Narrative levels conceal stories within stories. First-degree, second-degree, and third-degree narratives branch off of the matrix (mother) narrative.
“A matrix narrative is a narrative containing an ’embedded’ or ‘hyponarrative‘. The term ‘matrix’ derives from the Latin word mater (mother, womb) and refers to “something within which something else originates” (Webster’s Collegiate Dictionary). In linguistics, a ‘matrix sentence’ is one that embeds a subordinate sentence” (Jahn N2.4.1).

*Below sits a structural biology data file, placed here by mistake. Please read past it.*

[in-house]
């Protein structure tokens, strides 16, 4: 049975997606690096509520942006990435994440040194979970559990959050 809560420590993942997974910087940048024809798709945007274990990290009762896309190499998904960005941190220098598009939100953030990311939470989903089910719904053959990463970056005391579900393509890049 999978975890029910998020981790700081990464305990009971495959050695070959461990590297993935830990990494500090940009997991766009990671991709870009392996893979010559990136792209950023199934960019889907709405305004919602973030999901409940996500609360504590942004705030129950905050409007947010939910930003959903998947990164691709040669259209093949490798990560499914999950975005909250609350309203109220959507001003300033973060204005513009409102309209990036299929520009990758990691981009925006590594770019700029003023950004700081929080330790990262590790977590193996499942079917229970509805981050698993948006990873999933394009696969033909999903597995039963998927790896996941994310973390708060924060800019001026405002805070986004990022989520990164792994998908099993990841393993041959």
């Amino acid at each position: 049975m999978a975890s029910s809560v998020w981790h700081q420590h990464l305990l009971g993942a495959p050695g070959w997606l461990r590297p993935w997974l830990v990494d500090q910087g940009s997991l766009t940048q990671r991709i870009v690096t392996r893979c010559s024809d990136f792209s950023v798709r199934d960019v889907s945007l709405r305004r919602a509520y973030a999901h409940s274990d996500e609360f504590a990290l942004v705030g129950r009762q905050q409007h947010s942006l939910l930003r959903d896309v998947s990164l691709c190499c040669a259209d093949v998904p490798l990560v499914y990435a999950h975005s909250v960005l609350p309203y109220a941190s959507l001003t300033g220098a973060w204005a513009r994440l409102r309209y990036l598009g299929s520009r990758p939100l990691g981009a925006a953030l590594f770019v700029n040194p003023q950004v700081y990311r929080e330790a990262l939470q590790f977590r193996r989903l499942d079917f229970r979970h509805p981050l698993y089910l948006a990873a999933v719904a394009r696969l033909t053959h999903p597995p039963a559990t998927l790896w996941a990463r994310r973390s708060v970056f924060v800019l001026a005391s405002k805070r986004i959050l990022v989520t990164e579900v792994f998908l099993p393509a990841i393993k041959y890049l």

After analyzing these several types of narrative levels, the first story that comes to mind is Guillermo Samperio’s “She Lived in a Story.” A first-degree and second-degree narrative would not suit this story because there are three different layers of narrative: Samperio is writing about Segovia who is writing about Ofelia who ends up writing about Segovia. It would also be considered a matrix narrative simply because other stories are contained within a much larger story. An example of a first-degree narrative would come from Charles Perrault’s short story “Little Red Riding Hood.” The story is linear from beginning to end and shows no indication of delving into subordinate plots.